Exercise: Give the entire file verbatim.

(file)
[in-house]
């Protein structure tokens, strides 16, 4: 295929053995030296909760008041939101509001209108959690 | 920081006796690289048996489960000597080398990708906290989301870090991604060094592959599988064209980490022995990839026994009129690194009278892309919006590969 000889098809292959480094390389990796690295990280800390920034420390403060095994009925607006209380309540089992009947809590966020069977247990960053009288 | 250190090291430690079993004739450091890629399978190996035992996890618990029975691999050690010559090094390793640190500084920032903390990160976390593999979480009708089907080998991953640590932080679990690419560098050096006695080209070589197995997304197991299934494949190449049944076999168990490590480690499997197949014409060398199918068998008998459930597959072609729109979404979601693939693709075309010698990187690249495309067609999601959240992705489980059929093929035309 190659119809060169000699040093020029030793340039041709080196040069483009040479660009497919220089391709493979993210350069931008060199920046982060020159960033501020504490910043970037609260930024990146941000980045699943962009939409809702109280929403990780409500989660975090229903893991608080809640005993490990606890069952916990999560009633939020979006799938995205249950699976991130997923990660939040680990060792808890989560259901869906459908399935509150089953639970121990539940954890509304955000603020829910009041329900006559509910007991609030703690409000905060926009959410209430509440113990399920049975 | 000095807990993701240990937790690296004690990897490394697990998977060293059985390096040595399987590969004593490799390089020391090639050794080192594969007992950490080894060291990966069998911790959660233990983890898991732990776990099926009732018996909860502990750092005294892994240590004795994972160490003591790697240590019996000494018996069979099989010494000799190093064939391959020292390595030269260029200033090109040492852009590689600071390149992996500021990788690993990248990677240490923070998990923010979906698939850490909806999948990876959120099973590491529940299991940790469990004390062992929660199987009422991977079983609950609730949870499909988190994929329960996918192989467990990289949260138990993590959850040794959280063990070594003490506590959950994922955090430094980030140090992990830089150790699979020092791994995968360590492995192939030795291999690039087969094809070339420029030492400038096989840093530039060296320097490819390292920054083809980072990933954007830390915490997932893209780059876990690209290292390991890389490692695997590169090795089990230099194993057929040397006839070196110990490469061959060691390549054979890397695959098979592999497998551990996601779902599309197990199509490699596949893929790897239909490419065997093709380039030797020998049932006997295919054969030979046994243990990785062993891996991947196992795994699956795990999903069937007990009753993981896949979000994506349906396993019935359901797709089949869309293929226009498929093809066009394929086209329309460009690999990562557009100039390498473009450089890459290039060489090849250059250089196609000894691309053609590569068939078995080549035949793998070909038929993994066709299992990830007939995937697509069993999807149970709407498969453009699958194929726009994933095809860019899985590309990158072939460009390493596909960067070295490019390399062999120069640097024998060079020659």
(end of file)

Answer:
[in-house]
């Protein structure tokens, strides 16, 4: 295929053995030296909760008041939101509001209108959690 | 920081006796690289048996489960000597080398990708906290989301870090991604060094592959599988064209980490022995990839026994009129690194009278892309919006590969 000889098809292959480094390389990796690295990280800390920034420390403060095994009925607006209380309540089992009947809590966020069977247990960053009288 | 250190090291430690079993004739450091890629399978190996035992996890618990029975691999050690010559090094390793640190500084920032903390990160976390593999979480009708089907080998991953640590932080679990690419560098050096006695080209070589197995997304197991299934494949190449049944076999168990490590480690499997197949014409060398199918068998008998459930597959072609729109979404979601693939693709075309010698990187690249495309067609999601959240992705489980059929093929035309 190659119809060169000699040093020029030793340039041709080196040069483009040479660009497919220089391709493979993210350069931008060199920046982060020159960033501020504490910043970037609260930024990146941000980045699943962009939409809702109280929403990780409500989660975090229903893991608080809640005993490990606890069952916990999560009633939020979006799938995205249950699976991130997923990660939040680990060792808890989560259901869906459908399935509150089953639970121990539940954890509304955000603020829910009041329900006559509910007991609030703690409000905060926009959410209430509440113990399920049975 | 000095807990993701240990937790690296004690990897490394697990998977060293059985390096040595399987590969004593490799390089020391090639050794080192594969007992950490080894060291990966069998911790959660233990983890898991732990776990099926009732018996909860502990750092005294892994240590004795994972160490003591790697240590019996000494018996069979099989010494000799190093064939391959020292390595030269260029200033090109040492852009590689600071390149992996500021990788690993990248990677240490923070998990923010979906698939850490909806999948990876959120099973590491529940299991940790469990004390062992929660199987009422991977079983609950609730949870499909988190994929329960996918192989467990990289949260138990993590959850040794959280063990070594003490506590959950994922955090430094980030140090992990830089150790699979020092791994995968360590492995192939030795291999690039087969094809070339420029030492400038096989840093530039060296320097490819390292920054083809980072990933954007830390915490997932893209780059876990690209290292390991890389490692695997590169090795089990230099194993057929040397006839070196110990490469061959060691390549054979890397695959098979592999497998551990996601779902599309197990199509490699596949893929790897239909490419065997093709380039030797020998049932006997295919054969030979046994243990990785062993891996991947196992795994699956795990999903069937007990009753993981896949979000994506349906396993019935359901797709089949869309293929226009498929093809066009394929086209329309460009690999990562557009100039390498473009450089890459290039060489090849250059250089196609000894691309053609590569068939078995080549035949793998070909038929993994066709299992990830007939995937697509069993999807149970709407498969453009699958194929726009994933095809860019899985590309990158072939460009390493596909960067070295490019390399062999120069640097024998060079020659």